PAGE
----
Future iOS Versions Might Allow More Types of Third-Party Apps to Be Set as Default

Apple has opened up its smartphone walled garden a bit with iOS 14, allowing people to place widgets alongside apps, hide home screen pages, play videos outside of apps via PiP, and offering SMS filtering. It even started allowing users to set third-party email and web browser apps as system defaults, but the company is going slow. But that might change in the future versions of iOS.

In a podcast with Marques Brownlee, Apple’s Senior Vice President of Software Engineering, Craig Federighi talked through iOS 14, iPadOS 14, and macOS Big Sur. During the podcast, he explained why Apple is offering the option to place widgets side by side with apps but not offering the same feature on iPadOS 14. He also talked about why the company is going slow to allow third-party apps to be set as system defaults.

iOS 14 currently limits users to set their preferred third-party email and web browser apps as system defaults. However, the company is still not allowing iPhone users to select third-party alternatives for Calendar, Contacts, Messages, and other app types. Craig implied during the podcast that this limitation was because Apple wants to vet all apps thoroughly that make into the list manually.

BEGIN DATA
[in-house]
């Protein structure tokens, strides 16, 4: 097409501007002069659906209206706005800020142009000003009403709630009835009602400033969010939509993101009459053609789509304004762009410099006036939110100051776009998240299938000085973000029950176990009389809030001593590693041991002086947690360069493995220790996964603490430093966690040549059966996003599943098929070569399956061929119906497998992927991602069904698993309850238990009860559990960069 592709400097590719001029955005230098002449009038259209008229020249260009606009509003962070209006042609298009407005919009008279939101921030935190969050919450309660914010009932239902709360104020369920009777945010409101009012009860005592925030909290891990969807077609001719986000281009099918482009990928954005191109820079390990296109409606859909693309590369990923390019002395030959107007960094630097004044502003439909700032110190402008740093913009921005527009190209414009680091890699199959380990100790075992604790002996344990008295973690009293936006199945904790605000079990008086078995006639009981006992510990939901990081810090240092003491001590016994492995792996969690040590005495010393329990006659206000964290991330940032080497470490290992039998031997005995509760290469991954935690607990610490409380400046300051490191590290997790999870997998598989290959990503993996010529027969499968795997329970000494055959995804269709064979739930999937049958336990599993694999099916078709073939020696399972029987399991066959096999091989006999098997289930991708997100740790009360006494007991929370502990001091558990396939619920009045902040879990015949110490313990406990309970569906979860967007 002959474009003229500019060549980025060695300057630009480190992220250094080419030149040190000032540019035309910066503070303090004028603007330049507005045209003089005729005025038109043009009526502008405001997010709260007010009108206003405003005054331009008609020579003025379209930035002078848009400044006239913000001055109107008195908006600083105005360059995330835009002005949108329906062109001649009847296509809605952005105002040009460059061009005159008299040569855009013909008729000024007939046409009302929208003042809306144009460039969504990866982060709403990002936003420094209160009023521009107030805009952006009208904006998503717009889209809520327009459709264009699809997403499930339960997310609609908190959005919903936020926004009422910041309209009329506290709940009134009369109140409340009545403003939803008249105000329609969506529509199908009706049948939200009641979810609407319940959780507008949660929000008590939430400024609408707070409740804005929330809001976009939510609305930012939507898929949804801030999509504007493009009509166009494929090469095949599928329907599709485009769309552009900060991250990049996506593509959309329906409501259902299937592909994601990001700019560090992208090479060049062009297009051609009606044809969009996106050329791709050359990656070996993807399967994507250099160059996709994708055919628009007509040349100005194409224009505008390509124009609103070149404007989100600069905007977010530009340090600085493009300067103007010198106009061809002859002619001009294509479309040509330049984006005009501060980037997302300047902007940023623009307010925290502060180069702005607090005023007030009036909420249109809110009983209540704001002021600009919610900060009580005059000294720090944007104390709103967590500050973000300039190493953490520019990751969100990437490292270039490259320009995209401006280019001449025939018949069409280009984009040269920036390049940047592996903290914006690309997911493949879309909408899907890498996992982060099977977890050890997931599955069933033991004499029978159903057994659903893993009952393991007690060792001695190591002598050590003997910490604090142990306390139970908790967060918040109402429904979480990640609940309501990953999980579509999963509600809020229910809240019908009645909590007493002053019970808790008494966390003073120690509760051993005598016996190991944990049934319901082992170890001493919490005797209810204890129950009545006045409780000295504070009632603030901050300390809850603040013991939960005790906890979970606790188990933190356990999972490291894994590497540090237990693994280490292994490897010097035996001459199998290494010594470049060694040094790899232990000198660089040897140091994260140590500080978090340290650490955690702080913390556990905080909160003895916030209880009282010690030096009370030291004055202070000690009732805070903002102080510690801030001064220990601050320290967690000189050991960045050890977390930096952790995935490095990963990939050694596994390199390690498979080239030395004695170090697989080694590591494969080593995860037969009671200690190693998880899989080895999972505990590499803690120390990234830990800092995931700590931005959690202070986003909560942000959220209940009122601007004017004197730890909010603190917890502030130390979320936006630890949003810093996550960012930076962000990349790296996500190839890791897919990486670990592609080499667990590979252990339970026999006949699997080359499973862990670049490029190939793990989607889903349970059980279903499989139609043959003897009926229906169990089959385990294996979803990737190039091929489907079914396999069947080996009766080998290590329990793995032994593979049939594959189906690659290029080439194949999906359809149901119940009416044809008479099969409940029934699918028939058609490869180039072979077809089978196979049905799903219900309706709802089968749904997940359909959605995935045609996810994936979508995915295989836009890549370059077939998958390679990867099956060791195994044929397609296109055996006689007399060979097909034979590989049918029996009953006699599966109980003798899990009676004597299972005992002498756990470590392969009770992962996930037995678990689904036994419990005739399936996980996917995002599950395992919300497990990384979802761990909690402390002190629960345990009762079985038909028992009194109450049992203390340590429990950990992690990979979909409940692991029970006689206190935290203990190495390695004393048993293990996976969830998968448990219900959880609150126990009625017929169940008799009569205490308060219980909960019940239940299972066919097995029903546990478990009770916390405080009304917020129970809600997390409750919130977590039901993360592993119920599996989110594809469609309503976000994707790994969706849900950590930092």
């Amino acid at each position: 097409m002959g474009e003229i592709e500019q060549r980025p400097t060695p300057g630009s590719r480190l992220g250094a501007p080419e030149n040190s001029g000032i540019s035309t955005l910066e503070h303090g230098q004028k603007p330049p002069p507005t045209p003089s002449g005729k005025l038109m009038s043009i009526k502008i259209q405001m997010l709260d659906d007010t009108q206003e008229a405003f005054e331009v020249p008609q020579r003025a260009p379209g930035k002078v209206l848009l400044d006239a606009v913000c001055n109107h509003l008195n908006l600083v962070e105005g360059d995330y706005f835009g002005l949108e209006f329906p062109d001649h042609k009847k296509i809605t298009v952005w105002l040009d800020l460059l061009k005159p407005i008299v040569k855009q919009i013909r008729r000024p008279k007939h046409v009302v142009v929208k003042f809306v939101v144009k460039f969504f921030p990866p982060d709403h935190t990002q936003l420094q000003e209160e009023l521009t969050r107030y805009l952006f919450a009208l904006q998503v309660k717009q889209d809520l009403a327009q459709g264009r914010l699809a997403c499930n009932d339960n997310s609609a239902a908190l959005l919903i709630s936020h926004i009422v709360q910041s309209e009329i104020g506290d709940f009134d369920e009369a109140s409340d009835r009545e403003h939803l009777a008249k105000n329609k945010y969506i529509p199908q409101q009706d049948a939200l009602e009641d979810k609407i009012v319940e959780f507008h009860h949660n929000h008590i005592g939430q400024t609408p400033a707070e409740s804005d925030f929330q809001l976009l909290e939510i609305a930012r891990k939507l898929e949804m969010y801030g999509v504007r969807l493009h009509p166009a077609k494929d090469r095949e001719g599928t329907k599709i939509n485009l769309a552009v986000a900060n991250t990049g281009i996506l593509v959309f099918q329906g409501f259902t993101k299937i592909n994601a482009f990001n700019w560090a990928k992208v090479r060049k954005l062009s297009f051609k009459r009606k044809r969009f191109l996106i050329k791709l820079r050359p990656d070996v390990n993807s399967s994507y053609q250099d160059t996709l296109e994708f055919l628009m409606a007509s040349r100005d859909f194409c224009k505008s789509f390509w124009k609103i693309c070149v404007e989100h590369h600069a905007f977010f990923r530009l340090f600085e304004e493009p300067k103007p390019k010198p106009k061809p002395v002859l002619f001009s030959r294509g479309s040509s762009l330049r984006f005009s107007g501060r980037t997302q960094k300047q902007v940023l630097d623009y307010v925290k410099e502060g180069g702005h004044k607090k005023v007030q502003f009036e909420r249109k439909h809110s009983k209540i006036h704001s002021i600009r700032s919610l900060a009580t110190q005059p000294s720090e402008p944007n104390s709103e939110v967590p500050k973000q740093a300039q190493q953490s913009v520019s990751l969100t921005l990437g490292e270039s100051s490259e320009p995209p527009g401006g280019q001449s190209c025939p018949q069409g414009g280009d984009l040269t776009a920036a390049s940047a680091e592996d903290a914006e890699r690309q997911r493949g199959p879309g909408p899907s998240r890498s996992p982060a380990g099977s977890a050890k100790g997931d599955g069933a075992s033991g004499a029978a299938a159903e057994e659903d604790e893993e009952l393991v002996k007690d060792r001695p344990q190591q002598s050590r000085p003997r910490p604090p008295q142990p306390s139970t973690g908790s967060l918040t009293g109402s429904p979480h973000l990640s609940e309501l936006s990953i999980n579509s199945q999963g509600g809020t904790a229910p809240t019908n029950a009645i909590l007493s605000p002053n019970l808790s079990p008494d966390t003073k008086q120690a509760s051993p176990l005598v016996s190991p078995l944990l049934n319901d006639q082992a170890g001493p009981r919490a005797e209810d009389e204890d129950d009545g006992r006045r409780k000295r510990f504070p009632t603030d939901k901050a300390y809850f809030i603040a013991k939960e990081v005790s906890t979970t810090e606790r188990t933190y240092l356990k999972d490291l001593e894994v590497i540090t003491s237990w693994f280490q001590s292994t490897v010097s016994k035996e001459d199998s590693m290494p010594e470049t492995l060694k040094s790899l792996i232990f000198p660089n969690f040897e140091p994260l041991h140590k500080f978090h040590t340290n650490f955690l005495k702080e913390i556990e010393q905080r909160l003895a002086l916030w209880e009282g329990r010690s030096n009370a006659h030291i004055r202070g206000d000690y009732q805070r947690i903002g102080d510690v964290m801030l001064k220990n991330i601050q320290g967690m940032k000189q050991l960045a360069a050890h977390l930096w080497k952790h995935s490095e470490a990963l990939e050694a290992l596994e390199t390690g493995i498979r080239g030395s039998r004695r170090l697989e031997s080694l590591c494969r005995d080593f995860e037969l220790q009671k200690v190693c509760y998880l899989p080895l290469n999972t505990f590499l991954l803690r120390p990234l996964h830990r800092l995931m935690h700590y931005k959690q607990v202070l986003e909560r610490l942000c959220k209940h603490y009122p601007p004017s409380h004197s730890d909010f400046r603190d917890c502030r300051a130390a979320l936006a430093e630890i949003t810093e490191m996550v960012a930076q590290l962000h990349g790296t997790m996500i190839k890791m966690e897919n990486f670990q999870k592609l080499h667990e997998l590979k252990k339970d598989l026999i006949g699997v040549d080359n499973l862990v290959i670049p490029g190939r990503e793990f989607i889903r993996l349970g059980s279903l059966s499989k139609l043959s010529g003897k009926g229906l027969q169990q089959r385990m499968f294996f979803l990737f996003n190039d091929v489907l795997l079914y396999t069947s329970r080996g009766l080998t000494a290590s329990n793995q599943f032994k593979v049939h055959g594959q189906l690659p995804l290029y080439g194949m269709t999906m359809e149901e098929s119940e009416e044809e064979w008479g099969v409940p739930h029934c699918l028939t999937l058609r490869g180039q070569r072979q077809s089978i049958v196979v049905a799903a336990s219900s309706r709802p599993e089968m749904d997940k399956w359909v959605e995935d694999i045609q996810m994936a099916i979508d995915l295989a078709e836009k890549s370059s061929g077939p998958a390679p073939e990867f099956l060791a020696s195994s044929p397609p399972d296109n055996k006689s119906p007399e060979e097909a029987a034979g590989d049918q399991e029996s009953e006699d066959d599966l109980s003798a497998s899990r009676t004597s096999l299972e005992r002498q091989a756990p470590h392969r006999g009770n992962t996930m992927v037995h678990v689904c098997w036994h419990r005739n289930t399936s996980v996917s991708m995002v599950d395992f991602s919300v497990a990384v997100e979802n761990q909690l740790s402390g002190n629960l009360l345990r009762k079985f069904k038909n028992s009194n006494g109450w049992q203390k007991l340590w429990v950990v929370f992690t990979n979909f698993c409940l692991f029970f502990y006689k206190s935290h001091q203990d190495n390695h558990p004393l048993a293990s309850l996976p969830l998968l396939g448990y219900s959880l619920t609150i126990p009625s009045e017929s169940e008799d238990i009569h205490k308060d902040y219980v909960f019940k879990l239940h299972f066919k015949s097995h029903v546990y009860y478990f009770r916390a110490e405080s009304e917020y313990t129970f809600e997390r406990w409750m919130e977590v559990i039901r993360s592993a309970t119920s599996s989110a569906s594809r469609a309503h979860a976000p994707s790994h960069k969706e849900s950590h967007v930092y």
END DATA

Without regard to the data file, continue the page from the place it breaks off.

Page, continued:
All third-party email and web browser apps that are allowed to be set as system defaults need Apple’s prior approval. The company wants to prevent abuse, like a random game that includes WebKit capabilities just for the visibility that it would achieve. It appears that the company wants to open up more types of stock apps to be replaced by third-party ones in the future, but it is treading cautiously.

Craig also revealed that Apple had coded two designs for Siri, one that allows people to scroll behind Siri and one that doesn’t. The current developer beta of iOS 14 is using the interface that doesn’t allow people to interact with UI elements when Siri is being used. However, he said that Apple is open to suggestions and feedback.

He also countered the criticism from people about Apple dumbing down macOS into something like iPadOS. Craig said that people should reserve their judgment until after they’ve used macOS Big Sur for some time. Don’t forget to check out the 100+ new iOS 14 features for iPhone that we have discovered so far.

Our Take

Apple always takes a reserved approach when it comes to introducing UI customization and groundbreaking new features. Since the company has started to take user data security and privacy more seriously than ever, it is expected for the company not to open up suddenly. And that’s the right approach, if you ask us, as allowing third-party apps to access sensitive data such as call logs and messages could cause some severe damage if apps are not vetted properly.